Knowing when to say no means knowing yourself

It happened, but how? You said yes to the car dealer. Now you've got the keys and you're mad at yourself because you got roped into saying yes when you wanted to say no.

What happened?

Yes rolls off the tongue far more easily than no, but there are times when no is exactly what you need to say.

My father warned me. Never loan money to a


Two months later, I realize that I'll never get the $800 back. My friend has packed up and moved to the East Coast - no forwarding address.

When you say yes, do you mean it? Or do you get emotionally hooked in and can't say no?

How does your calendar get overbooked? How do you end up sitting through a movie that you really didn't want to see? How do you remain in unhealthy relationships?

You say yes.

Why do you say yes when you really want to say no? Is it because your parents said no too often? Is it because you want to be the nice guy? Or do you want to avoid conflict?

Maybe it's about self-esteem - you don't believe you deserve to set boundaries. The kids beg to stay up past bedtime. You're overly tired and instead of saying no, you give in.

Then, there was the time when someone you hold in high esteem invited you to a political gala. You said yes, but got a queasy feeling in your stomach.

The truth is you said yes because you wanted to be with the power crowd.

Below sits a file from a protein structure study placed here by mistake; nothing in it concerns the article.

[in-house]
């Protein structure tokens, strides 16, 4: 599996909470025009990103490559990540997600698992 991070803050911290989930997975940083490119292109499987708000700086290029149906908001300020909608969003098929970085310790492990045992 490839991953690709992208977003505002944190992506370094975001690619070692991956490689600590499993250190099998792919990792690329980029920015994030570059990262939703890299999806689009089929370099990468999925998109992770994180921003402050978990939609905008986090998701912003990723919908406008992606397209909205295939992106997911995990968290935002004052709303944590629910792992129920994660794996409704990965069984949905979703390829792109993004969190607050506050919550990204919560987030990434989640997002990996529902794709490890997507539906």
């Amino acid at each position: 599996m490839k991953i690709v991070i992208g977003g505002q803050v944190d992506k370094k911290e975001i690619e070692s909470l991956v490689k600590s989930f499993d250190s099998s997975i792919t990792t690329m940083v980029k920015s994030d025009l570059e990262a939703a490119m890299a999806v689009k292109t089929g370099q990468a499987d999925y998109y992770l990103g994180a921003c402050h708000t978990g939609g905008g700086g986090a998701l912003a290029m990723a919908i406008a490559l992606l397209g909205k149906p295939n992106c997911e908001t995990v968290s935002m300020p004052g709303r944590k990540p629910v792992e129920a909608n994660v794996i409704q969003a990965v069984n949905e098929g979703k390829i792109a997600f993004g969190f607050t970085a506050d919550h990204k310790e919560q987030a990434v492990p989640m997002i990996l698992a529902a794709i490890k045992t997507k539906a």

Those queasy feelings eat away at personal integrity. It's time to learn how to say no.

Your granddaughter is the apple of your eye and the peach in your pie. It's difficult to turn her down when she wants you to buy the jeans that all of her friends are wearing.

You would rather spend the money on a winter coat that she really needs. It's time to use a no response. It's an opportunity to discuss choices, priorities and money management. Important life lessons can be taught when we say no.

Imagine yourself becoming more skilled using no as an answer. If friends and family push your boundaries, thinking that you'll give in - the way you usually do - ask them, "Which part of no don't you understand, the 'n' or the 'o'"?

Learning to say no involves learning to respect yourself. Don't do things just to be liked or to be included or to look generous or wealthy.

It's OK to say no to people who keep urging you to have a drink or give them sex or loan them money or indulge in drugs. No is a powerful answer.

Pay attention to your gut. If you start to feel nervous and uncomfortable, you probably want to say no.

Notice if the first response out of your mouth begins with "ah-h-h-h." Hesitation is an indication that you need to slow down and consider what is true for you.

A whole-hearted yes resounds with clarity, so notice the difference when your response is a watered down "sure," or "OK."

Check in with yourself to see if you are hedging to avoid saying no. Half-hearted words may indicate that you want to say no.

If saying yes is a habit, saying no takes practice. The next time you find yourself with your plate too full, your gut in a knot because you're doing things you really don't want to or you can't stand yourself because you're not following your own value system, try saying no.

I think I'll take my own advice. I won't say yes just because the experts say it's so. And, I won't say yes just because my family expects me to say yes. Ah, yes - the answer is no.

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